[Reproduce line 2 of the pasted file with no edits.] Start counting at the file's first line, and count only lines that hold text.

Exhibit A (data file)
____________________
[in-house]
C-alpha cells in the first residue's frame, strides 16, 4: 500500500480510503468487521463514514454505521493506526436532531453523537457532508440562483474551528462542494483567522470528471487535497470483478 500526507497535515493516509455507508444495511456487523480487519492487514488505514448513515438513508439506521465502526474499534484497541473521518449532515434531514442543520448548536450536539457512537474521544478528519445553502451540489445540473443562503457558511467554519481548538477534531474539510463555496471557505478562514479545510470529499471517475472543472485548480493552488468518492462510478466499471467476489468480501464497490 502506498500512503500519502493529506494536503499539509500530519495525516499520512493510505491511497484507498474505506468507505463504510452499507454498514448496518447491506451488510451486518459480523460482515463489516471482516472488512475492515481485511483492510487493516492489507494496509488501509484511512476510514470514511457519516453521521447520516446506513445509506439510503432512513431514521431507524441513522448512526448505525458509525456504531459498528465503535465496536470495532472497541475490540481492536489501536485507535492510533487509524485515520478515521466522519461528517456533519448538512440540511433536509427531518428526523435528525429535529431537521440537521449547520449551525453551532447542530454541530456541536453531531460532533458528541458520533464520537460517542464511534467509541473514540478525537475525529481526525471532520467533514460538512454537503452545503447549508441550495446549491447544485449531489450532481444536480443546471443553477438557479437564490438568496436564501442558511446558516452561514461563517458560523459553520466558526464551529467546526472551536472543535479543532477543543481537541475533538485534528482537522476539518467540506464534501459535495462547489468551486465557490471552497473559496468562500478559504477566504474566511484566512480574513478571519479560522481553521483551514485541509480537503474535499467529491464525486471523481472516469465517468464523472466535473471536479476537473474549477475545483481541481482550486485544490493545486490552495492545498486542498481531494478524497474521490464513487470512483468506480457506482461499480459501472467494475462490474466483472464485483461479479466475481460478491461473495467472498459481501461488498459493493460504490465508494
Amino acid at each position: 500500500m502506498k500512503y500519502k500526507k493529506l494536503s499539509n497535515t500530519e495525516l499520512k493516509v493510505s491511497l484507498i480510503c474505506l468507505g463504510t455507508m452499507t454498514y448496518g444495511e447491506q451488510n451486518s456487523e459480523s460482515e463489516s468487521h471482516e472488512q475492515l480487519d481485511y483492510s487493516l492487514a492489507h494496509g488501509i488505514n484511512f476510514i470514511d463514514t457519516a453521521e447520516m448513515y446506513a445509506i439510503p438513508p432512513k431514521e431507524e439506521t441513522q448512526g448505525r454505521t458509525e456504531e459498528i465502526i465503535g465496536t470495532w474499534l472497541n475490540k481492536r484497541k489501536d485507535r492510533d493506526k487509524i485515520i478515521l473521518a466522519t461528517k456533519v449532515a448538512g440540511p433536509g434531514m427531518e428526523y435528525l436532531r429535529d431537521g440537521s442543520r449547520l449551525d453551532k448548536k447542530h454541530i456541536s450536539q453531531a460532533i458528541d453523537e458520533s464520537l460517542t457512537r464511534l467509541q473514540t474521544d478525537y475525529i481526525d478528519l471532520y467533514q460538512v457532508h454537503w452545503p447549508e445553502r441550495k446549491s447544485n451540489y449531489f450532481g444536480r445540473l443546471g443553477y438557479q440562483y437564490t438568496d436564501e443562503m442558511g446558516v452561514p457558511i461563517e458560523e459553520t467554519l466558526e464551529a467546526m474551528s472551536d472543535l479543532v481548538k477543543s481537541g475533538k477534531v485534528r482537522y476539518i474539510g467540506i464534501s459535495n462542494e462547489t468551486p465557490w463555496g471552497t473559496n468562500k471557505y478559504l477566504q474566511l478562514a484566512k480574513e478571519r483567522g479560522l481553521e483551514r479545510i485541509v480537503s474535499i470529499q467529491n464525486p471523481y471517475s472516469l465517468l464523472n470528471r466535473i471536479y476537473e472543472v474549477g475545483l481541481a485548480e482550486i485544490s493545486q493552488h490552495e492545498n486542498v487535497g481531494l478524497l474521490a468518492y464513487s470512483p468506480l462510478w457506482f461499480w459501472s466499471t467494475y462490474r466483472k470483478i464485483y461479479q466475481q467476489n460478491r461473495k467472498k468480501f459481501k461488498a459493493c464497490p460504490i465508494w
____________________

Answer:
C-alpha cells in the first residue's frame, strides 16, 4: 500500500480510503468487521463514514454505521493506526436532531453523537457532508440562483474551528462542494483567522470528471487535497470483478 500526507497535515493516509455507508444495511456487523480487519492487514488505514448513515438513508439506521465502526474499534484497541473521518449532515434531514442543520448548536450536539457512537474521544478528519445553502451540489445540473443562503457558511467554519481548538477534531474539510463555496471557505478562514479545510470529499471517475472543472485548480493552488468518492462510478466499471467476489468480501464497490 502506498500512503500519502493529506494536503499539509500530519495525516499520512493510505491511497484507498474505506468507505463504510452499507454498514448496518447491506451488510451486518459480523460482515463489516471482516472488512475492515481485511483492510487493516492489507494496509488501509484511512476510514470514511457519516453521521447520516446506513445509506439510503432512513431514521431507524441513522448512526448505525458509525456504531459498528465503535465496536470495532472497541475490540481492536489501536485507535492510533487509524485515520478515521466522519461528517456533519448538512440540511433536509427531518428526523435528525429535529431537521440537521449547520449551525453551532447542530454541530456541536453531531460532533458528541458520533464520537460517542464511534467509541473514540478525537475525529481526525471532520467533514460538512454537503452545503447549508441550495446549491447544485449531489450532481444536480443546471443553477438557479437564490438568496436564501442558511446558516452561514461563517458560523459553520466558526464551529467546526472551536472543535479543532477543543481537541475533538485534528482537522476539518467540506464534501459535495462547489468551486465557490471552497473559496468562500478559504477566504474566511484566512480574513478571519479560522481553521483551514485541509480537503474535499467529491464525486471523481472516469465517468464523472466535473471536479476537473474549477475545483481541481482550486485544490493545486490552495492545498486542498481531494478524497474521490464513487470512483468506480457506482461499480459501472467494475462490474466483472464485483461479479466475481460478491461473495467472498459481501461488498459493493460504490465508494